In Paradise Resisted, Tom Clark has written what he calls “a personal field guide to the contemporary West.” The 160 lyrics collected here are like snapshots from a magical mystery tour that starts in the cool blue Rockies, barrels through the desert, and at last breaks down somewhere deep in L.A., “as far west as civilization as known can come and still have a pet tarantula.” The Wyoming firmament is wide open like a window into oblivion (“such a threatening space/ what with its great expanse of unaffectionate sky”); Eldora, Colorado, is tremblingly beautiful (“a valley/ of aspens/ and wild flowers/ with the wind/ dithering in them”); Arizona is mainly the sun (“blinding & frontal”) and the highway (“a black unreeling truck lane to eternity”). The rural West is a resistible paradise: Clark feels only loneliness there, the little towns interchangeable, everything built as cheaply as possible. It is only in Los Angeles––the Capital City of Postmodernism, its man-made “canyons of concrete/ the perfect environment for a wild dog”––that he feels at home. It is here that he hopes to evolve, “bark by angry bark,” into an artist “truly representative/ of the American 21st century.”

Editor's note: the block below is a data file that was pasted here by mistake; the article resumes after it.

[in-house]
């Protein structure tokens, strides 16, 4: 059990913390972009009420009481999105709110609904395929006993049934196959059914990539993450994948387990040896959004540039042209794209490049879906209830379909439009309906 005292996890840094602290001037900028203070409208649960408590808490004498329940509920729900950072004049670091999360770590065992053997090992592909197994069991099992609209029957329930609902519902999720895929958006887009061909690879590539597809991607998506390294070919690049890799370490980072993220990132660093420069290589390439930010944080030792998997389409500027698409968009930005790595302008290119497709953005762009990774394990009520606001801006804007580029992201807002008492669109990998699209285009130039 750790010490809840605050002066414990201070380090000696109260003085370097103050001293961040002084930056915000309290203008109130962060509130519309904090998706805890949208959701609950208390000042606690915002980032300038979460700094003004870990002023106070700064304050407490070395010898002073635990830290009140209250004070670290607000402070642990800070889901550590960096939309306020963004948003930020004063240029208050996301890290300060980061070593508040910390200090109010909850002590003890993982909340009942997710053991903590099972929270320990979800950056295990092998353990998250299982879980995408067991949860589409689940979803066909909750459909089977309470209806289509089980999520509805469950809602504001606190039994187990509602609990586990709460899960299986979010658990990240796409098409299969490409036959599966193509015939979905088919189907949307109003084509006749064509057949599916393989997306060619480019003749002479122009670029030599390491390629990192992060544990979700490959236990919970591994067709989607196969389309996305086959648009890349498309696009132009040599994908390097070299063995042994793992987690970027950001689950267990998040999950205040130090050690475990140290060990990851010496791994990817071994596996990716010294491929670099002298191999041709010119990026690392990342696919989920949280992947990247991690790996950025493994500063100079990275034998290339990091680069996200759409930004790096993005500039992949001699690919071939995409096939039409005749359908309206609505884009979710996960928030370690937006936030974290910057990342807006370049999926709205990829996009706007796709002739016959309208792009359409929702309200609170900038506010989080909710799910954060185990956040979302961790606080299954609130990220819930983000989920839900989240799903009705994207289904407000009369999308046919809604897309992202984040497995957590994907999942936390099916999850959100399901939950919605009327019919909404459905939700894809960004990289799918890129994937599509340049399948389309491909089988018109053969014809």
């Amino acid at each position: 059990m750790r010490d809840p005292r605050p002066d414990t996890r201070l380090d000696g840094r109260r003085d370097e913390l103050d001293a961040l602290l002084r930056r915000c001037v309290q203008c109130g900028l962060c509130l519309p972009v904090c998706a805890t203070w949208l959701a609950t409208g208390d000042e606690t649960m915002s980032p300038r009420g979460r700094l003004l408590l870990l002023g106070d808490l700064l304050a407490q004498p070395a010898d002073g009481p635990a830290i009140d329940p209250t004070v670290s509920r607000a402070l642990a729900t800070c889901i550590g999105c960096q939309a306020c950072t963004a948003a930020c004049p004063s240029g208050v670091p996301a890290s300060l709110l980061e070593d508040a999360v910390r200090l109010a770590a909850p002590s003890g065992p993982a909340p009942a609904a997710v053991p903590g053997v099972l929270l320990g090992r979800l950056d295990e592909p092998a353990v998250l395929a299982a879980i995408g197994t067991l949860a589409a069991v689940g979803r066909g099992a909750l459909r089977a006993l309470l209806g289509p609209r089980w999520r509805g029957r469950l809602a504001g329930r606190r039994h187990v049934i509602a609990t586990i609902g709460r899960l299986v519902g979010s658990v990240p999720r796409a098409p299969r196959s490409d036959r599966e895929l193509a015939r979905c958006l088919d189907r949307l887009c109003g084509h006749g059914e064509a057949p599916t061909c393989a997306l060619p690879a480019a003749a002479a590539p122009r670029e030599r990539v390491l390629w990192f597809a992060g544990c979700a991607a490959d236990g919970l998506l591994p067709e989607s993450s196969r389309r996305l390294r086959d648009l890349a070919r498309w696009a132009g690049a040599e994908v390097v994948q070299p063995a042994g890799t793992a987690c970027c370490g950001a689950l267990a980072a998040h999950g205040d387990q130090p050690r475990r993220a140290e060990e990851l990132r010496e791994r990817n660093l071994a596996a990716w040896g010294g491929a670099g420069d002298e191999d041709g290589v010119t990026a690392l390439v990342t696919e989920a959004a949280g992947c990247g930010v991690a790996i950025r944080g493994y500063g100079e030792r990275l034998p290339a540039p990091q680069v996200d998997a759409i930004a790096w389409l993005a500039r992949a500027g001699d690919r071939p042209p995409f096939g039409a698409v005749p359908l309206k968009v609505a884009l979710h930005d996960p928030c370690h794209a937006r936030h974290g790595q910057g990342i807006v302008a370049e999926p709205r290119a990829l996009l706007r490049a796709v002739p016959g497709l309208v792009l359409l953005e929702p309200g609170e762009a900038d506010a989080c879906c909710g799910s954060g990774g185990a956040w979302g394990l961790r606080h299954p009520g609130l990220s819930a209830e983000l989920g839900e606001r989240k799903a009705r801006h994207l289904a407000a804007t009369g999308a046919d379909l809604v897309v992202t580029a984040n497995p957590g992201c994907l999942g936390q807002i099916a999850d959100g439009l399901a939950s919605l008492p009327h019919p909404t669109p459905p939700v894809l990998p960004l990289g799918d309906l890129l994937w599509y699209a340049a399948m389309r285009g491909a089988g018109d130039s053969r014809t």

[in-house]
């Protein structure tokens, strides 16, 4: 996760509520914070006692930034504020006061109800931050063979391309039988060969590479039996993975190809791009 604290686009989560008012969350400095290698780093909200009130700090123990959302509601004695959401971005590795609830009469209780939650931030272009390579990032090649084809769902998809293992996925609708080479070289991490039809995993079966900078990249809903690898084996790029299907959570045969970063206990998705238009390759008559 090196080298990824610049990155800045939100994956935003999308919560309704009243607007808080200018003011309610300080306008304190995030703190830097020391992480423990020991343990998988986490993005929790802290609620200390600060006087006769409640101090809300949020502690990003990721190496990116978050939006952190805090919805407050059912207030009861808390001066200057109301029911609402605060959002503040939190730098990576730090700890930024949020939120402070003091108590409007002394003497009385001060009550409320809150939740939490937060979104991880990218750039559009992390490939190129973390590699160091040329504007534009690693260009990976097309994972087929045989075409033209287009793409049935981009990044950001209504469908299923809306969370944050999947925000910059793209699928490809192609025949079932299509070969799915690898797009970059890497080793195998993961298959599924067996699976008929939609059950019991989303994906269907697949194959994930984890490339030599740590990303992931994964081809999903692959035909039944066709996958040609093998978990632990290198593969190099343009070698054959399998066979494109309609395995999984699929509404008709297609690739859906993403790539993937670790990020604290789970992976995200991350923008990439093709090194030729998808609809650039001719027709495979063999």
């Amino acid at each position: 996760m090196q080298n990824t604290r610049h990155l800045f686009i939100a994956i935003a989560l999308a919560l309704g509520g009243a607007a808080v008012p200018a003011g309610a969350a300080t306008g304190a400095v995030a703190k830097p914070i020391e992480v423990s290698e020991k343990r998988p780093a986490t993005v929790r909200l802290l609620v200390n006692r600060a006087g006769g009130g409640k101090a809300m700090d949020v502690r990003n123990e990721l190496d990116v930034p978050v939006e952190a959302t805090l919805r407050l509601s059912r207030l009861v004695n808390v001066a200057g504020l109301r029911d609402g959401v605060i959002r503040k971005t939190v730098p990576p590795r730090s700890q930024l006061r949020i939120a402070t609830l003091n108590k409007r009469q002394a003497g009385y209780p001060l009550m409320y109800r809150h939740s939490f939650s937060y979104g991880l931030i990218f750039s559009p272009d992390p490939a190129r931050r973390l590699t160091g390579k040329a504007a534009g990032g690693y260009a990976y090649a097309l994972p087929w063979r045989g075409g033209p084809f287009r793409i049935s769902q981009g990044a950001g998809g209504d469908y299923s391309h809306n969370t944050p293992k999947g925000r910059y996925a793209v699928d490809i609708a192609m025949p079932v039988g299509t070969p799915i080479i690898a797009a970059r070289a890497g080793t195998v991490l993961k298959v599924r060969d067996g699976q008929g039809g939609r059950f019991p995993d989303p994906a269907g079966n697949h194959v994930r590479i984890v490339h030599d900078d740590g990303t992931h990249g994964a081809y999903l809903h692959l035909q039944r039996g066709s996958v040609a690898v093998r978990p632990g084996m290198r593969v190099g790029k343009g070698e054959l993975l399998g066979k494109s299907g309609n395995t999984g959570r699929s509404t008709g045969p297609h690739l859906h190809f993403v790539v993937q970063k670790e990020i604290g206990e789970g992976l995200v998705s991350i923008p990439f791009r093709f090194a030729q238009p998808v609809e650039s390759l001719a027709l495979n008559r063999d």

[The West] is big terrain, and Paradise Resisted is equal to it: a tough, beautiful book . . . This is the real West in our time, as significant as John Ford’s cinematic legends.
––San Francisco Chronicle
Engaging and well-crafted. Clark’s perceptions are swift and keen, and his concise, accessible style combines journalism with symbolism in rhythms that shift from rock ‘n’ roll to be-bop. The main course is ‘Early Warning,’ a 33-page meditation/shout on life, death, writing, and passion that rings in the ear like a Handel oratorio.
––Los Angeles Herald Examiner